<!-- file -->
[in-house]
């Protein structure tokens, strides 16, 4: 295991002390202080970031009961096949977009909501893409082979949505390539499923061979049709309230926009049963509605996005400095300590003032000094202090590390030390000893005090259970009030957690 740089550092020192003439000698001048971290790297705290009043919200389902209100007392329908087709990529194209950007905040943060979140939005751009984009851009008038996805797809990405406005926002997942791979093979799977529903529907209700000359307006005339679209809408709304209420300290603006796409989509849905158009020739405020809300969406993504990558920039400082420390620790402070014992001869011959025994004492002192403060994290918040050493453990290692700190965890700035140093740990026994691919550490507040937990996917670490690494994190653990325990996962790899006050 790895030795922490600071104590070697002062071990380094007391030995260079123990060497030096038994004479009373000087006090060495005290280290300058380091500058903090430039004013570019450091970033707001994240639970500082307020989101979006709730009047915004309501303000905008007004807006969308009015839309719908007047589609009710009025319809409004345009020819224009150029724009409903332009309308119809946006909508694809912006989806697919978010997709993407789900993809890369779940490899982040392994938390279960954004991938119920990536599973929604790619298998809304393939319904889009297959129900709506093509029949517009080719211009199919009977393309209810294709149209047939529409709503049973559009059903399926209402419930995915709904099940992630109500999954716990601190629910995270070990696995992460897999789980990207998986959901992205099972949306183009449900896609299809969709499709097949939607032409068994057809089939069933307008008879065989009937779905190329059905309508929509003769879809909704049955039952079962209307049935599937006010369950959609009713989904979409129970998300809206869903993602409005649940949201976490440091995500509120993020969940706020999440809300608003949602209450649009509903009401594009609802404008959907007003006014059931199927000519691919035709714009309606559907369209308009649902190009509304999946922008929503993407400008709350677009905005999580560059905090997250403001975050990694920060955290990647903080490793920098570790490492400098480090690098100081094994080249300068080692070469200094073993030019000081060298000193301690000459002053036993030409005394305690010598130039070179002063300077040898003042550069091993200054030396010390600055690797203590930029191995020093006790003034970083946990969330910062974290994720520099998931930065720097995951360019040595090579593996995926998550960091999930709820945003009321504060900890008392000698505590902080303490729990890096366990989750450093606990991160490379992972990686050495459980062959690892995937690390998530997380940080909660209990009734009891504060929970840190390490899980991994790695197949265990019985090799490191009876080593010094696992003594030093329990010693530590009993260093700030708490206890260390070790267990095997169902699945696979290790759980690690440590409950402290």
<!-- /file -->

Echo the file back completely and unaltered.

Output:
[in-house]
């Protein structure tokens, strides 16, 4: 295991002390202080970031009961096949977009909501893409082979949505390539499923061979049709309230926009049963509605996005400095300590003032000094202090590390030390000893005090259970009030957690 740089550092020192003439000698001048971290790297705290009043919200389902209100007392329908087709990529194209950007905040943060979140939005751009984009851009008038996805797809990405406005926002997942791979093979799977529903529907209700000359307006005339679209809408709304209420300290603006796409989509849905158009020739405020809300969406993504990558920039400082420390620790402070014992001869011959025994004492002192403060994290918040050493453990290692700190965890700035140093740990026994691919550490507040937990996917670490690494994190653990325990996962790899006050 790895030795922490600071104590070697002062071990380094007391030995260079123990060497030096038994004479009373000087006090060495005290280290300058380091500058903090430039004013570019450091970033707001994240639970500082307020989101979006709730009047915004309501303000905008007004807006969308009015839309719908007047589609009710009025319809409004345009020819224009150029724009409903332009309308119809946006909508694809912006989806697919978010997709993407789900993809890369779940490899982040392994938390279960954004991938119920990536599973929604790619298998809304393939319904889009297959129900709506093509029949517009080719211009199919009977393309209810294709149209047939529409709503049973559009059903399926209402419930995915709904099940992630109500999954716990601190629910995270070990696995992460897999789980990207998986959901992205099972949306183009449900896609299809969709499709097949939607032409068994057809089939069933307008008879065989009937779905190329059905309508929509003769879809909704049955039952079962209307049935599937006010369950959609009713989904979409129970998300809206869903993602409005649940949201976490440091995500509120993020969940706020999440809300608003949602209450649009509903009401594009609802404008959907007003006014059931199927000519691919035709714009309606559907369209308009649902190009509304999946922008929503993407400008709350677009905005999580560059905090997250403001975050990694920060955290990647903080490793920098570790490492400098480090690098100081094994080249300068080692070469200094073993030019000081060298000193301690000459002053036993030409005394305690010598130039070179002063300077040898003042550069091993200054030396010390600055690797203590930029191995020093006790003034970083946990969330910062974290994720520099998931930065720097995951360019040595090579593996995926998550960091999930709820945003009321504060900890008392000698505590902080303490729990890096366990989750450093606990991160490379992972990686050495459980062959690892995937690390998530997380940080909660209990009734009891504060929970840190390490899980991994790695197949265990019985090799490191009876080593010094696992003594030093329990010693530590009993260093700030708490206890260390070790267990095997169902699945696979290790759980690690440590409950402290």